I thought we’d talk today about the personalities of our four-legged children.
Abi has always been a handful. She has odd little quirks and needs that only I understand. She talks. You know how a baby will talk gibberish. Abi does that. She raises the tone up and down. People can hear her jabbering on the phone. Other dogs can’t figure her out. Abi is the quacked duck we talked about.
She’s very territorial about food, but then that’s not really odd at all. But at night, she’s particularly needy. I will give them their food. We all eat at the same time. They think when I eat, they’re supposed to eat.
When she finishes that, I am to give them a tablespoon of cottage cheese, which the vet told me is good for their tender little bellies.
I often like to have a bowl of Braum’s ice cream after my meal, which is typically a potato, just as theirs is. I will give them their cottage cheese and sit down with my ice cream.
But Abi isn’t happy with that. She snarfs the food down and then starts unh-ing at me to come to her. I will keep saying let me eat my ice cream first, but Abi is not patient.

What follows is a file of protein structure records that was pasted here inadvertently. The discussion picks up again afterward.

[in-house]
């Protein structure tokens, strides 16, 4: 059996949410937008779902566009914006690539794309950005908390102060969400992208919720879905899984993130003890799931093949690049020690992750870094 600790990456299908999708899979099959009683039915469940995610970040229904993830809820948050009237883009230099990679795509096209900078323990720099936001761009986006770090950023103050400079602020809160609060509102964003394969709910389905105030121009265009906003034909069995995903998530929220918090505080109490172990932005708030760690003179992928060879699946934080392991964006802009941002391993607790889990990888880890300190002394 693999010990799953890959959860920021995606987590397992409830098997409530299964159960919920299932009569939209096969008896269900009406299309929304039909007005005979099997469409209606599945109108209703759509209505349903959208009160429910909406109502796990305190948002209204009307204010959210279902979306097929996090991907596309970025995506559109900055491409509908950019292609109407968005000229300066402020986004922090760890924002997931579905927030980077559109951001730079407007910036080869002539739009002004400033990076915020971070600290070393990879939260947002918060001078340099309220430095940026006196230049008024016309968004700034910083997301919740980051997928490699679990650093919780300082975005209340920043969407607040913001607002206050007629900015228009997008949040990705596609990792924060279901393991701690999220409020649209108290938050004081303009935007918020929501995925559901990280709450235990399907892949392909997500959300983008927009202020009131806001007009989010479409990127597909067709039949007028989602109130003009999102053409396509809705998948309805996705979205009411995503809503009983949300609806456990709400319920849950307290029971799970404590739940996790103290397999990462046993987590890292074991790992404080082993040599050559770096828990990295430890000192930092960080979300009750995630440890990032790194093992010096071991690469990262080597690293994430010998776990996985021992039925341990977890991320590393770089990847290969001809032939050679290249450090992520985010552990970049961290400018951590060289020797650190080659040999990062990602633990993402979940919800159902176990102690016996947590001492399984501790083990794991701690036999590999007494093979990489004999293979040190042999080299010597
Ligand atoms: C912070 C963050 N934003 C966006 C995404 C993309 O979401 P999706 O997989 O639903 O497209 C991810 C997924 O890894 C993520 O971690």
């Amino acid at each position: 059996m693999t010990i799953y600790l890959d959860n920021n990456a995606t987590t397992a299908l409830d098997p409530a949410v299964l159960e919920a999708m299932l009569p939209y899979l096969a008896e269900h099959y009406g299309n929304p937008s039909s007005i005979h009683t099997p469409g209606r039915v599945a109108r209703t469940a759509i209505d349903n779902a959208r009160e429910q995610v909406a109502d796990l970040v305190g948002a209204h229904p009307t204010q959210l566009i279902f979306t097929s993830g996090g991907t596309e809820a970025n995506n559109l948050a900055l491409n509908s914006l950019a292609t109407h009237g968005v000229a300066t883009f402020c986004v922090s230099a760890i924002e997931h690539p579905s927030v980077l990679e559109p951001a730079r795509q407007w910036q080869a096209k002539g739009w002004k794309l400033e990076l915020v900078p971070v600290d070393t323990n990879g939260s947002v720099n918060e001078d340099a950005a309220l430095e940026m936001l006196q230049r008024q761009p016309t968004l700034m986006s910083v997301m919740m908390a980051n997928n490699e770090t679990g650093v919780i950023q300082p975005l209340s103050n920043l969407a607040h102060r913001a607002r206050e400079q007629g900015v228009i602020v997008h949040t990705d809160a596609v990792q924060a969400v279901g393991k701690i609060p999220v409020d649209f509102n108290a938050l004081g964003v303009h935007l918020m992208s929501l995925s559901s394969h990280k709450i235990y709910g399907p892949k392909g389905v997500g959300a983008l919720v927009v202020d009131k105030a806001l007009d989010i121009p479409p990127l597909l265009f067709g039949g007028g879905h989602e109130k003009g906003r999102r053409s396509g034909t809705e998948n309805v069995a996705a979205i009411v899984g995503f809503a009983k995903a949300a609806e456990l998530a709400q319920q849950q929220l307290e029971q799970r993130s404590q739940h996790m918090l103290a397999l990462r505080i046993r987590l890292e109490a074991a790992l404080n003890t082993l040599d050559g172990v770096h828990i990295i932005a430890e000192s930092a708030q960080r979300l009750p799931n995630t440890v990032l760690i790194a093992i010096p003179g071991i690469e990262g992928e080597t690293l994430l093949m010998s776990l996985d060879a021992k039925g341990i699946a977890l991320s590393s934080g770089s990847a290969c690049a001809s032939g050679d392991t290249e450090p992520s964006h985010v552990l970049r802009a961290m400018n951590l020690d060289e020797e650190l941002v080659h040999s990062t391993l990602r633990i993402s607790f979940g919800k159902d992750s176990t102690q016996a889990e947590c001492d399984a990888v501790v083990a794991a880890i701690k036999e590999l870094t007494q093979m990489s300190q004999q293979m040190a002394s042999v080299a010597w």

I can take care of all of these tasks and sit down with my ice cream. But that isn’t good enough.
Usually what she wants is for me to add more food to their dry dog food. If I put it in and she does not witness it, it does not count. Then she wants me to change their water.
When Abi has an audience, like when a friend comes over, or sometimes when I’m on the phone, she gets on the couch and does what I call her side stroke. She lays on her side and pushes her feet up and down, up and down, as if she’s doing the side stroke in a swimming pool. All the while talking her gibberish.
Yesterday Charlie was a mess. There was a fly in here and I couldn’t get it out. If I swat at it, it makes him even more afraid. Charlie ran from that fly the whole day. I could see him, down close to the floor running, from one spot to another to hide.
My Charlie is the vulnerable child on the playground who everyone knows is vulnerable, and so they’re taunted and made fun of. Everyone in this case is any insect with wings: gnats, flies, mosquitoes.
I tried to kill the fly, but then he’d hear the swat and run again. Finally at the end of the day poor Charlie just threw up under the bed. Guess he was afraid to do it out in the open because the fly might find him.
So that’s a bit about the pupsters. Get your coffee or tea or whatever beverage you enjoy in the morning, and tell me about the quirks and personality of your pets.